A majority of this section comes directly from the CDC. There are links to original CDC documents throughout. As you make your own guide, many of the items in this section should be considered to be included. Your sport, age groups, locality and travel/tournament nature of your organization will affect what is appropriate for you.
Assessing the Safety Risk Levels of your Situation From the CDC
Physical closeness of players, and the length of time that players are close to each other or to staff. Sports that require frequent closeness between players may make it more difficult to maintain social distancing, compared to sports where players are not close to each other. For close-contact sports (e.g., wrestling, basketball), play may be modified to safely increase the distance between players.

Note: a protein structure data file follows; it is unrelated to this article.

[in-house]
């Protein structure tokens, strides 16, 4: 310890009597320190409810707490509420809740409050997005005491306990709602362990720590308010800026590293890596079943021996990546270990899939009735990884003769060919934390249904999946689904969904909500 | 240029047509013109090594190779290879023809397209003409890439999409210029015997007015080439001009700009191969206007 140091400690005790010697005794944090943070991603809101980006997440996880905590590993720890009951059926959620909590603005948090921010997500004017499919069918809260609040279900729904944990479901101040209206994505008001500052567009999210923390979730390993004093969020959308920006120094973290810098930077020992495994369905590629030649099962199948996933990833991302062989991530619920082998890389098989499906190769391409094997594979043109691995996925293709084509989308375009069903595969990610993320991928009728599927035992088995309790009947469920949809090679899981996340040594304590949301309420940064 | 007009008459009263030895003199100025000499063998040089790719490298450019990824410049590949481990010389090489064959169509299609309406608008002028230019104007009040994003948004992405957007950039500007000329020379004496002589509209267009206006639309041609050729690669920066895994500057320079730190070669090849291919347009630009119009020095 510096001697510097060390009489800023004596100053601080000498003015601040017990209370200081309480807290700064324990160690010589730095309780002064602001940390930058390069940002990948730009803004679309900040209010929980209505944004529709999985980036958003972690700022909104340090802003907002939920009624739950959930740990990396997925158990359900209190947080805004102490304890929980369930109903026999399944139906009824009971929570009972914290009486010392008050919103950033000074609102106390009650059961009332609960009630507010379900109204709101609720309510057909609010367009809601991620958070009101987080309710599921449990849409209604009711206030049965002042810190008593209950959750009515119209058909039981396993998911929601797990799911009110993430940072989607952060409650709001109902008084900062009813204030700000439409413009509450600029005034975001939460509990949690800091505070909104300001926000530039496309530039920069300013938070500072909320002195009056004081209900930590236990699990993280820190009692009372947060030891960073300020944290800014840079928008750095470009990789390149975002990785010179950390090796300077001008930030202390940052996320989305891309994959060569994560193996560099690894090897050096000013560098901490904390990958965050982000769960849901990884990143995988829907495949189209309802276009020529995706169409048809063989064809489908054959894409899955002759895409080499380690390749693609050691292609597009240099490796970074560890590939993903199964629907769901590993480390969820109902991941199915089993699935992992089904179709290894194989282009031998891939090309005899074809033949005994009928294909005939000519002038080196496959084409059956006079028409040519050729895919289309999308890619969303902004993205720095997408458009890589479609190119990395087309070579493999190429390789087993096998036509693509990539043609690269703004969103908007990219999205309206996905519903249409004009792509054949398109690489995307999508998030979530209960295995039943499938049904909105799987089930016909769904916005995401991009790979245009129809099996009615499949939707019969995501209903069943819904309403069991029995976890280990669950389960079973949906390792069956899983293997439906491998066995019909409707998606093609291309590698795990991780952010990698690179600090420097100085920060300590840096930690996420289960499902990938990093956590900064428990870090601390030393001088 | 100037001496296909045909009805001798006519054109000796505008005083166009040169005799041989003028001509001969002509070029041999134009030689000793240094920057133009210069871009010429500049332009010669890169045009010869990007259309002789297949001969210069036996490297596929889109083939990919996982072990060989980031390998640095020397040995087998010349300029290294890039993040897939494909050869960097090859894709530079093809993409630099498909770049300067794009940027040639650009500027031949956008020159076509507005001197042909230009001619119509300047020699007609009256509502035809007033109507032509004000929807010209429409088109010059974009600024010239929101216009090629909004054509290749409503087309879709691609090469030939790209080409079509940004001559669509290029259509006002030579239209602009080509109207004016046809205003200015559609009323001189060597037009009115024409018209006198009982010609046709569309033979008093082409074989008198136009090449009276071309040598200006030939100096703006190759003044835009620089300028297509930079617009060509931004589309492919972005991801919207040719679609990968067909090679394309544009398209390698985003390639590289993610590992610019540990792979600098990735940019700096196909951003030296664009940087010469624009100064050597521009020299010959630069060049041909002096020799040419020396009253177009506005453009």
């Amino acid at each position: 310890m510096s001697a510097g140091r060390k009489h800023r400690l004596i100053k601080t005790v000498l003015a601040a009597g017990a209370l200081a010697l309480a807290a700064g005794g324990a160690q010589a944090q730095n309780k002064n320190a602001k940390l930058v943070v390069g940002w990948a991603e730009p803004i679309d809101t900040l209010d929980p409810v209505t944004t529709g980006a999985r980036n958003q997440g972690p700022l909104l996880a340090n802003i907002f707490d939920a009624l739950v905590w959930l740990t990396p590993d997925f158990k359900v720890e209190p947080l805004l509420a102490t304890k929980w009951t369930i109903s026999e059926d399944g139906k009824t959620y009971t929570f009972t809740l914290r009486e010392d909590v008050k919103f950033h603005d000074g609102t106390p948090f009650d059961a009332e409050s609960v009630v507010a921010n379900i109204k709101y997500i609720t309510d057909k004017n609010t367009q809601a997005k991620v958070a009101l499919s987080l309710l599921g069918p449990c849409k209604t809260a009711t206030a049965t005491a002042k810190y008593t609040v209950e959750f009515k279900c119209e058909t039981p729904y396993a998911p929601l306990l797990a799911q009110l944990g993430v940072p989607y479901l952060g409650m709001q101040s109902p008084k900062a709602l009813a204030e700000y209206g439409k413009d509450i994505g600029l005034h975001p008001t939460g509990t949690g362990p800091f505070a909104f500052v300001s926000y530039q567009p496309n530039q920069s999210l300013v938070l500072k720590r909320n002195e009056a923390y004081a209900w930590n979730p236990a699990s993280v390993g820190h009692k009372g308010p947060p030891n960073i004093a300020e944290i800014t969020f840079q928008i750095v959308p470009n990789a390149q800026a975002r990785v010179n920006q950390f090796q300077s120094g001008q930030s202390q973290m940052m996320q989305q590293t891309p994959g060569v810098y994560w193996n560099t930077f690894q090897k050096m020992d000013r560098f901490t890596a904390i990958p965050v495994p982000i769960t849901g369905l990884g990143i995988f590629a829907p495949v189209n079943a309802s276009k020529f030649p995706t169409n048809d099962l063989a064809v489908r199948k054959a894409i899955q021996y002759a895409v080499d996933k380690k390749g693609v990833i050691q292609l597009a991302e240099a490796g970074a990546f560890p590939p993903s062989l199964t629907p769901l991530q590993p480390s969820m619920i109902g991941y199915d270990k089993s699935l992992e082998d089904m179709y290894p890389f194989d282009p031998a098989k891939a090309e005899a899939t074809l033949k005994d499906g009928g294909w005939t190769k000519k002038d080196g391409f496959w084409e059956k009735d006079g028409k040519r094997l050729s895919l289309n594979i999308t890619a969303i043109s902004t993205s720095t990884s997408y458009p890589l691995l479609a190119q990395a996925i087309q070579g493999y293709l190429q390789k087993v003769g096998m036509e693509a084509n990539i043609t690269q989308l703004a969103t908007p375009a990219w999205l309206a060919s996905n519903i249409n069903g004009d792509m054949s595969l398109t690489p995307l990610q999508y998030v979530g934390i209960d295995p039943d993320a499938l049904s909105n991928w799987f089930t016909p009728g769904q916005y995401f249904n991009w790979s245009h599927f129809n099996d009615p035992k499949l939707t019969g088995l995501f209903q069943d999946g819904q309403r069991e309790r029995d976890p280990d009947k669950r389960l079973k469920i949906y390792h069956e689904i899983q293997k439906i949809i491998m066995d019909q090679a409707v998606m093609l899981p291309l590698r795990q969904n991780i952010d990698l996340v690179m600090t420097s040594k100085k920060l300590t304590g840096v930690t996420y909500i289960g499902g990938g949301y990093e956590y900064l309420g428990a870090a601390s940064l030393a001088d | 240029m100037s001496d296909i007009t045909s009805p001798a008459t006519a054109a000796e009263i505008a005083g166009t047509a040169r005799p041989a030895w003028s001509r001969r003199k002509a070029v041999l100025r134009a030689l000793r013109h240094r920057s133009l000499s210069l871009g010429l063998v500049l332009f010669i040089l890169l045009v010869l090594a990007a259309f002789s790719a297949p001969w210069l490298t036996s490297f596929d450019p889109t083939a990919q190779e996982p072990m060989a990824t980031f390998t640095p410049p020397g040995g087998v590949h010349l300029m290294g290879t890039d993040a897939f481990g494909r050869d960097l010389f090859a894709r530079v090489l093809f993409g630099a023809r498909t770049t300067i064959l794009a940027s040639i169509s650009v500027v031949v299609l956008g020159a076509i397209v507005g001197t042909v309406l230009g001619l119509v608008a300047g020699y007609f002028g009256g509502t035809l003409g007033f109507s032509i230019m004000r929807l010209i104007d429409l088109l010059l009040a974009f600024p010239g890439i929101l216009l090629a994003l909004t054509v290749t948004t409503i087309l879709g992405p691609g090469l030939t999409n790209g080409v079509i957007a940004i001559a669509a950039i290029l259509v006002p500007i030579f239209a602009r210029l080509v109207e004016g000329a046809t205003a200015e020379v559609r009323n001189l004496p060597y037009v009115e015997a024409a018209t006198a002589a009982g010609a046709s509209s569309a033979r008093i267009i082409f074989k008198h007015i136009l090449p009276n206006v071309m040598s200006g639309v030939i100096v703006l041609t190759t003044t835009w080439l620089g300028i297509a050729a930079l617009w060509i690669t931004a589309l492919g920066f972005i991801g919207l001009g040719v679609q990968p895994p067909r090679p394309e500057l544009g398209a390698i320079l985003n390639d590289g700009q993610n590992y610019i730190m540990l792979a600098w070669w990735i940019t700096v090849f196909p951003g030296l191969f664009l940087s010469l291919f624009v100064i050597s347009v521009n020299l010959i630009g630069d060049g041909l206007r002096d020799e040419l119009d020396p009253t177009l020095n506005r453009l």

For example, players and coaches can:
focus on individual skill building versus competition;
limit the time players spend close to others by playing full-contact only in game-time situations;
decrease the number of competitions during a season.
Coaches can also modify practices so players work on individual skills, rather than on competition. Coaches may also put players into small groups (cohorts) that remain together and work through stations, rather than switching groups or mixing groups.
Amount of necessary touching of shared equipment and gear (e.g., protective gear, balls, bats, racquets, mats, or water bottles). It is possible that a person can get COVID-19 by touching a surface or object that has the virus on it, and then touching their own mouth, nose, or eyes. Minimize equipment sharing, and clean and disinfect shared equipment between use by different people to reduce the risk of COVID-19 spread.